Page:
The alternative to accidental overdose and car accidents are: sterility, sobriety and insanity. None of which are acceptable in my eyes.

S: Die young stay pretty. You've been listening to Blondie!

L: No, I have NOT been listening to Blondie. (Laughter) This is not a new formula for me. This is nothing I just turned a leaf over on. I mean face it, I've got posters from my gigs three and half years ago, who else in town does?

S: Where did that come from?

L: Well before Blondie.

S: Don't take me too seriously.

L: Well when that word comes up I have to take you seriously.

S: What word, "Blondie?"

L: I think they're a bunch of shit too. They got a couple of good tunes, with catchy little hooks and stuff but...they're just running on that girl's body. I don't really think they are that good. I don't really think there are that many good bands in America. I know, well I shouldn't say that, but I really don't believe that any band in the country writes better material than Kenny and I do, and I'm gonna prove it someday.

Some people might get miffed when they realize what I'm doing...

S: You're working on movie scripts now and you are using the bar scenes for inspiration?!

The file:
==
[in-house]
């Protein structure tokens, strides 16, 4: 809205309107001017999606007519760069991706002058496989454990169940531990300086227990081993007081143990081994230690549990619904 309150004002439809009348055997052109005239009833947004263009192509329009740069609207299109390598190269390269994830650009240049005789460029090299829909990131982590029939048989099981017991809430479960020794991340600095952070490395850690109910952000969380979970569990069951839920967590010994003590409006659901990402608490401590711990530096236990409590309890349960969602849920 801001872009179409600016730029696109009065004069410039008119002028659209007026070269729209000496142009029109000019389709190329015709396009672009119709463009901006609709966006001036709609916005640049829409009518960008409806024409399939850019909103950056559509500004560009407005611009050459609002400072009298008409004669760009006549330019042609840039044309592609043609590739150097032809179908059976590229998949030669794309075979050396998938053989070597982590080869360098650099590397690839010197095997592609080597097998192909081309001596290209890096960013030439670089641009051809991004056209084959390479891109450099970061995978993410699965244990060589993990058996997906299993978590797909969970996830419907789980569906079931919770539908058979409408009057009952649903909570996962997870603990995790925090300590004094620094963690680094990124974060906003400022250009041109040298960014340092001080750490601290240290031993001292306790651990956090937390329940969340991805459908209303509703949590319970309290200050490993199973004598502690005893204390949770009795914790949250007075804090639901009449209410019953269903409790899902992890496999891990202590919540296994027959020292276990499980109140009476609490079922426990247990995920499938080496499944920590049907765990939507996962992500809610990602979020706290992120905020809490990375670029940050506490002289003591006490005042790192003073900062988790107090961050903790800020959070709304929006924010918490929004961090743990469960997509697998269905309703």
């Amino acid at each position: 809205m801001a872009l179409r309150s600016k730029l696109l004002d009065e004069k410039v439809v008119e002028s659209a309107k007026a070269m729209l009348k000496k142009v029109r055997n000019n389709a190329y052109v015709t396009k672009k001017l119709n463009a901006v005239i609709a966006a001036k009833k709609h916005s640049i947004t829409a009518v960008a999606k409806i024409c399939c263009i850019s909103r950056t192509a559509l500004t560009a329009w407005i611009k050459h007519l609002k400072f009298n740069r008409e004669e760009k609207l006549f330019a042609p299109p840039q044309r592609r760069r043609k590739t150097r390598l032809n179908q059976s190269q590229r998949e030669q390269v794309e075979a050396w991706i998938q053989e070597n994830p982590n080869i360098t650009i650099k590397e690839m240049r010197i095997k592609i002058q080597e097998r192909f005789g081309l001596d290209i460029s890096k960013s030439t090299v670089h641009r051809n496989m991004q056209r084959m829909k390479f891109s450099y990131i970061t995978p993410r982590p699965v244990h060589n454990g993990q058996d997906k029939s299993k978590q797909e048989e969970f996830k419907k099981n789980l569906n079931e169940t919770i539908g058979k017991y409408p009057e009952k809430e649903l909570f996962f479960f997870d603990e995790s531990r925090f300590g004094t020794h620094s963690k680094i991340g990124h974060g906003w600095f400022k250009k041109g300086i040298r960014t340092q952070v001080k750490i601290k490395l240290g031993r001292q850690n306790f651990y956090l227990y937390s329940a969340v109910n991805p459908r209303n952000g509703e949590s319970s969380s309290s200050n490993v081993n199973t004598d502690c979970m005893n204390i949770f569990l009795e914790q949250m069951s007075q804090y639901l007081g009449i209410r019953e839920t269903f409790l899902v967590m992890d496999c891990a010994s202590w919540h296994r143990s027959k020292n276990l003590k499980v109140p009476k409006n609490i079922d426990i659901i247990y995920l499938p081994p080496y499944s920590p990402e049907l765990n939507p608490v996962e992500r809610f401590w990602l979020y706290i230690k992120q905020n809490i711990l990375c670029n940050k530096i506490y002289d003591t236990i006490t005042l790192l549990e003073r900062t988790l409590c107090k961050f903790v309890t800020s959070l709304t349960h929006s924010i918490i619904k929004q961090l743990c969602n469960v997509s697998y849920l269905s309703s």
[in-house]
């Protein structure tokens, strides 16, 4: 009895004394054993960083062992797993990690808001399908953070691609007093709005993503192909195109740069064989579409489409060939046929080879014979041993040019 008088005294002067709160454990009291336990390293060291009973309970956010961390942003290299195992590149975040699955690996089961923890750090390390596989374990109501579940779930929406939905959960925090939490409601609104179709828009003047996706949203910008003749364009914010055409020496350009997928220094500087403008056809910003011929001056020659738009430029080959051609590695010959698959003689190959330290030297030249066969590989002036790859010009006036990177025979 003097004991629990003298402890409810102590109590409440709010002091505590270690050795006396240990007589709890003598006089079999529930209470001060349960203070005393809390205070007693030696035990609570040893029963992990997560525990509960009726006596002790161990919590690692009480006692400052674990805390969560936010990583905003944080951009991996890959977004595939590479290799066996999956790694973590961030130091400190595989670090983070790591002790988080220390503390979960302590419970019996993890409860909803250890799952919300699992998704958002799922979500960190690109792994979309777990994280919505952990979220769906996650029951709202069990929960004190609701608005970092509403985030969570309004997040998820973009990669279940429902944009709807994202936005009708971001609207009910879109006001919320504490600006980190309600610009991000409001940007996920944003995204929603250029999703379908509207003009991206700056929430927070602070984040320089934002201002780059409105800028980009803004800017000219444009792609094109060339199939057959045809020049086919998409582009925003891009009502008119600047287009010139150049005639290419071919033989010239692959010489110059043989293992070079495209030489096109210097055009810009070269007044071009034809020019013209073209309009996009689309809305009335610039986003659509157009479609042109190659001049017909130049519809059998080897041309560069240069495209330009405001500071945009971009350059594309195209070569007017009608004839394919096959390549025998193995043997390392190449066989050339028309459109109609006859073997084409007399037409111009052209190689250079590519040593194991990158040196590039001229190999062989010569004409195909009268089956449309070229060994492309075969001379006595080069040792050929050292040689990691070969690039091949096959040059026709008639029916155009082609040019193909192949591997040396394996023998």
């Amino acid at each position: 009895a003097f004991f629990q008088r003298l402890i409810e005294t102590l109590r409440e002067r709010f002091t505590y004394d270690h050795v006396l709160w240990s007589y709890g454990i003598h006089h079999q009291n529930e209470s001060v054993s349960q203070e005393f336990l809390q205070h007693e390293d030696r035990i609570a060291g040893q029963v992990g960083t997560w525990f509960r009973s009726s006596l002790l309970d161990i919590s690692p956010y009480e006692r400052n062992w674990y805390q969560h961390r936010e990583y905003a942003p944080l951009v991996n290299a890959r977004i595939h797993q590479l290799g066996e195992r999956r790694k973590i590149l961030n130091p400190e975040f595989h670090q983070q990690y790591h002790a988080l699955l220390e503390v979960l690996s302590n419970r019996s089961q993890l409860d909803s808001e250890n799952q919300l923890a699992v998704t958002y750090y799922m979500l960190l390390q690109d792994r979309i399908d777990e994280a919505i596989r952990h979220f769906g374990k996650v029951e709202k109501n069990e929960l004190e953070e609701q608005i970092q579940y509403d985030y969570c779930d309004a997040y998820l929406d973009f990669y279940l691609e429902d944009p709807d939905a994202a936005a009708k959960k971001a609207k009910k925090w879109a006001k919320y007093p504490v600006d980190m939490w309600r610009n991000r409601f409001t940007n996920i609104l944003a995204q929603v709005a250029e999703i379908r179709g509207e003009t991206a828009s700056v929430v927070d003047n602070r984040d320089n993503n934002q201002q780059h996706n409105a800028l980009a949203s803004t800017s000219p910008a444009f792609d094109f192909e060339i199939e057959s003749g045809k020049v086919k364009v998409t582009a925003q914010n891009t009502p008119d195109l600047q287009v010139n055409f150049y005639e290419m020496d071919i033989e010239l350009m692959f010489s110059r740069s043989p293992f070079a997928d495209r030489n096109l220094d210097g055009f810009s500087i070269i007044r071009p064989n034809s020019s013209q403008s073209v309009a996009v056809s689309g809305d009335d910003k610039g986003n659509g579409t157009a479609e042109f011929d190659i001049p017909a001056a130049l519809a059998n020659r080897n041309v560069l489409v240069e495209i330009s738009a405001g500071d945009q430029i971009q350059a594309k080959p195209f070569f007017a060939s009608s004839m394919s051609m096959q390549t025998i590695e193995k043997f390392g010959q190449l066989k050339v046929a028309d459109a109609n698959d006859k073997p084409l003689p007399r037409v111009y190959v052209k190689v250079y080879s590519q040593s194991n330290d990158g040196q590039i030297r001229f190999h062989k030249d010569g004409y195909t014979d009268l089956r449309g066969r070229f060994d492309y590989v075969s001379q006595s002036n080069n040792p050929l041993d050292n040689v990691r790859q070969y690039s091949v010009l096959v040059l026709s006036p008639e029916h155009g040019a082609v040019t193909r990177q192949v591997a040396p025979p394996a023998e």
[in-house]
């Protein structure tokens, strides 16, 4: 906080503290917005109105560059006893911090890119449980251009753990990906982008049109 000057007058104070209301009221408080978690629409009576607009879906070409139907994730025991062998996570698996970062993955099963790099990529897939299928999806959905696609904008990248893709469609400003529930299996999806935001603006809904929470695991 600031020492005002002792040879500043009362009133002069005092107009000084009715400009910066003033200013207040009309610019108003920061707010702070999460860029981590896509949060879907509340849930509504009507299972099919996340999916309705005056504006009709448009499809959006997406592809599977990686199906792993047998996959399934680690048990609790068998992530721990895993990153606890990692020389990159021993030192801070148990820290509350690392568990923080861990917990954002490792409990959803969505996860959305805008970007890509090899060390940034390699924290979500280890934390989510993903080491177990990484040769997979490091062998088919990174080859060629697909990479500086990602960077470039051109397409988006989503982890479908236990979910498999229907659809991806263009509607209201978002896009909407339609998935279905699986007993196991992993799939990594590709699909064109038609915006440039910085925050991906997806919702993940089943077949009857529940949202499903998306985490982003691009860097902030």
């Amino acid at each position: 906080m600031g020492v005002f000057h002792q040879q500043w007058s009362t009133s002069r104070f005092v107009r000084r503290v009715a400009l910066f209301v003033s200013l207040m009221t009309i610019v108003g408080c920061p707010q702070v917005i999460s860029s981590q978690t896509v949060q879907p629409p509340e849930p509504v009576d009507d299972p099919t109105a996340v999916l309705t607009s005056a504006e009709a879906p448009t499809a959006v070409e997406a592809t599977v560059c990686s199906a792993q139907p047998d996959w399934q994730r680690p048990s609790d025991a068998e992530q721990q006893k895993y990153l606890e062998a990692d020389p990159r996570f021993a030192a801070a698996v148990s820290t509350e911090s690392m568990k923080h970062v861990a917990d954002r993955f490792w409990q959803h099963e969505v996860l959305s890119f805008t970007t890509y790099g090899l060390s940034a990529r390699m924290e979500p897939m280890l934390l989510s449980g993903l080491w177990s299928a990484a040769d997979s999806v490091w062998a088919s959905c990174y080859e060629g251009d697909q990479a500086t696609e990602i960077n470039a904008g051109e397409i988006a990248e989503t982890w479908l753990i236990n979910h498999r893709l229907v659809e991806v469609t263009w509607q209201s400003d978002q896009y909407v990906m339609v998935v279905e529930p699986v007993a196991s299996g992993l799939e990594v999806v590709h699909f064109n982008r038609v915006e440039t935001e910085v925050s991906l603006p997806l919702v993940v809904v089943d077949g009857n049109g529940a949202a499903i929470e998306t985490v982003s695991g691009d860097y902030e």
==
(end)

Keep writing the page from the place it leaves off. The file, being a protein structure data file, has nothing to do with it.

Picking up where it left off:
L:'s much more sterile than that...that's all I'm gonna say 'cause anymore would be a clue and the right guy could pick it up. Let it just be said that I know there are thousands and thousands of song ideas and I'm going there now....When I was a kid I used to think "goddamn, they might run out of songs someday" I was worried about it 'cause I was a newspaper carrier and I used to listen to the radio when I carried newspapers and it mattered. I liked new songs and...I used to wonder when they were going to run out of ideas...

S: No chance of that now?

L: Not till I'm done (laughter)

S: You've found the right oasis?

L: I found a big motherfucker. It'd be like if they missed a big island out in the middle of the Pacific, oil-rich s Iran or something.

S: Has your taste changed much since the Jonny III days?

L: No. I like everything. Everything that's good that's recorded.

S: That you've recorded?

L: That anybody's recorded. You mean my band? Or me personally?

S: Your musical tastes as it affects the music you've written.

L: Yeah, right. Back then when I first started writing songs, I wrote songs that went (he sings, kind of) "Na na, na na, I hate you; na na, na na, you hate me; so I'm glad we both agree (loud snotty noise.) O.K.? But now I try to think more of what's going on. I'm more conscious of my hooks...the elements that comprise a good song.

S: Henry James said, "nothing is wasted on a novelist."

L: That's right....As a matter of fact I jog probably three miles a day, or four maybe sometimes, it depends on the day and the heat and my mood and when I start drinking beer. See, I sing when I jog 'cause I figure if I can sing while I'm jogging I can do it while I'm standing still.

S: Have you notified "Real People" about this talent?

L: uh-uh.

S: You never saw it?

L: Yeah, I saw it when I was down in the liquor store.